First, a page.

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Reviews Views Date of last review
1 5943 Thu January 10, 2008
Recommended By Average Price Average Rating
No recommendations None indicated None indicated
Rodayo_brand_dog_food.jpg


Description: Feeding guideline:
A 50lb dog should be fed 2 -1/2 to 3-1/4 cups


INGREDIENTS: Poultry By-product Meal (Meat and Clean Organs), Corn, Wheat, Dehulled Oats, Poultry Fat (Preserved With Mixed Tocopherols, Citric Acid And Rosemary Extract), Dried Plain Beet Pulp, Flax, Chicken Liver Digest, Salt, Dicalcium Phosphate, Dried Brewers Yeast, Potassium Chloride, Choline Chloride, Yucca Schidigera Extract, Rosemary Extract, Ascorbic Acid (Source Of Vitamin C), Vitamin A Acetate, Cholecalciferol (Source Of Vitamin D), dl Alphatocopherol Acetate (Source Of Vitamin E), Ferrous Sulfate, * Zinc Proteinate, Zinc Oxide, Niacin, Calcium Pantothenate, Copper Sulfate, * Copper Proteinate, Manganous Oxide, * Manganese Proteinate, Riboflavin, Calcium Iodate, Thiamine Mononitrate, Pyridoxine Hydrochloride (Vitamin B6), Folic Acid, Biotin, Sodium Selenite, Cobalt Carbonate, Menadione Sodium Bisulphate Complex (Vitamin K), Vitamin B12.
* Chelated Mineral


GUARANTEED ANALYSIS:
Crude Protein (min.) 22.0%,
Crude Fat (min.) 12.0%,
Crude Fiber (max.) 4.0%,
Moisture (max.) 10.0%



Editors

Registered: October 2005
Posts: 3953
Review Date: Thu January 10, 2008 Would you recommend the product? No | Price you paid?: Not Indicated | Rating: 0 

 
Pros:
Cons: Byproducts and fat of unidentiable source, low quality grains, controversial filler

The first ingredient and sole meat product in the food is byproducts. It is impossible to ascertain the quality of by-products and these are usually products that are of such low quality as to be rejected for use in the human food chain, or else are those parts that have so little value that they cannot be used elsewhere in either the human or pet food industries. The AAFCO definition of poultry by-product meal is a meal consisting of the ground, rendered, clean parts of the carcass of slaughtered poultry, such as necks, feet, undeveloped eggs and intestines, exclusive of feathers, except in such amounts as might occur unavoidable in good processing practice. Note that this ingredient is not identified by species and may vary. Ingredients of unidentifiable species and source are usually very low quality.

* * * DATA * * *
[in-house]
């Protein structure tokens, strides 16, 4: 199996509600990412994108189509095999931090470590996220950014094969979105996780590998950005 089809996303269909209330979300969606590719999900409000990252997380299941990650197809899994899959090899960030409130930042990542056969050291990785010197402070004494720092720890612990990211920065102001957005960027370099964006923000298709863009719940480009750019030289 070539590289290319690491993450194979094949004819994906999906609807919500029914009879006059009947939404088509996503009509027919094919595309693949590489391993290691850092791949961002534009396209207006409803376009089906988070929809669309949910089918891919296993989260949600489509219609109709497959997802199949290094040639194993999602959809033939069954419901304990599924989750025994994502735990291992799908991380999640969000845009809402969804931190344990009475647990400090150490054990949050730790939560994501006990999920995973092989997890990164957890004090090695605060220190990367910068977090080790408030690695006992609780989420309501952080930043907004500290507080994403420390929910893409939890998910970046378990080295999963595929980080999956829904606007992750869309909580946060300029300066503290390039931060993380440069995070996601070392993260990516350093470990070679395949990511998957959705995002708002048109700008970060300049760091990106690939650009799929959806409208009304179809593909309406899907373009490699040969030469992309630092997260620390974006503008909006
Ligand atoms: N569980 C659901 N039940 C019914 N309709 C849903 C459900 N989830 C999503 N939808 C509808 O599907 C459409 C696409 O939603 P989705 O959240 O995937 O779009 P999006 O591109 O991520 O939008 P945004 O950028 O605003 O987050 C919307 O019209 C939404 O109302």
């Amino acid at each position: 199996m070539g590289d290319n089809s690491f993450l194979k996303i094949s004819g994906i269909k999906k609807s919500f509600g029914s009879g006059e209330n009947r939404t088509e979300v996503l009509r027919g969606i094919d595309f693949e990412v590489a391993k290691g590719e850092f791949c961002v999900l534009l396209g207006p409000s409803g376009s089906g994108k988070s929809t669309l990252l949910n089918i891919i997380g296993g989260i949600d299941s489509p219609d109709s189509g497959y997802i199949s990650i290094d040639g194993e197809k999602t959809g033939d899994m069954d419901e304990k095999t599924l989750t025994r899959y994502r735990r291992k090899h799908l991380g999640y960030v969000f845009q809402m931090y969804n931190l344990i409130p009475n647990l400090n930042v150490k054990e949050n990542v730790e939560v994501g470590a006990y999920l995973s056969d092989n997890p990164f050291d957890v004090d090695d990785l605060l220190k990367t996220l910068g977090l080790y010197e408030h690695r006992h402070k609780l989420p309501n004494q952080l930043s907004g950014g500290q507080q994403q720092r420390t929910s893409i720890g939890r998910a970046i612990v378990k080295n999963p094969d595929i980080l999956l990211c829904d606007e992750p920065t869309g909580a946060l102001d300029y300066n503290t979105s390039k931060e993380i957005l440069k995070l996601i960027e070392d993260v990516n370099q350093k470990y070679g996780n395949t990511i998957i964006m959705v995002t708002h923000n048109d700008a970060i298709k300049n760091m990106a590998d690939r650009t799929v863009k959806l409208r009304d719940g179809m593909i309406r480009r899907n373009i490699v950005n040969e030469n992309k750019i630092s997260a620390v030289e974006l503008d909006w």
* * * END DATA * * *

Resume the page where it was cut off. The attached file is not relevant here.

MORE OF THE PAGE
The main grains in the food are corn, wheat and oats. Oats are decent quality, but the minor ingredient here. Corn is a difficult to digest grain of limited value in dog food. It is also commonly associated with allergy problems. Wheat is believed by many to be the leading cause of food allergies in dog food. Beet pulp is controversial filler which appears to be used in large quantities in this food. It is a by-product, being dried residue from sugar beets which has been cleaned and extracted in the process of manufacturing sugar. It is a controversial ingredient in dog food, claimed by some manufacturers to be a good source of fibre, and derided by others as an ingredient added to slow down the transition of rancid animal fats and causing stress to kidney and liver in the process. We note that beet pulp is an ingredient that commonly causes problems for dogs, including allergies and ear infections, and prefer not to see it used in dog food. There are less controversial products around if additional fibre is required.


Poultry fat is a further low quality ingredient rarely found in anything but very low quality foods. Poultry fat is an ingredient of unidentified origin for which it is impossible to determine source or quality. Unidentified ingredients are usually very low quality. AAFCO define this as obtained from the tissues of poultry in the commercial processes of rendering or extracting. It consists predominantly of glyceride esters of fatty acids and contains no additions of free fatty acids. If an antioxidant is used, the common name or names must be indicated, followed by the words "used as a preservative".


We note the use of synthetic vitamin K, a substance linked to liver problems and that is progressively being removed from better quality products.


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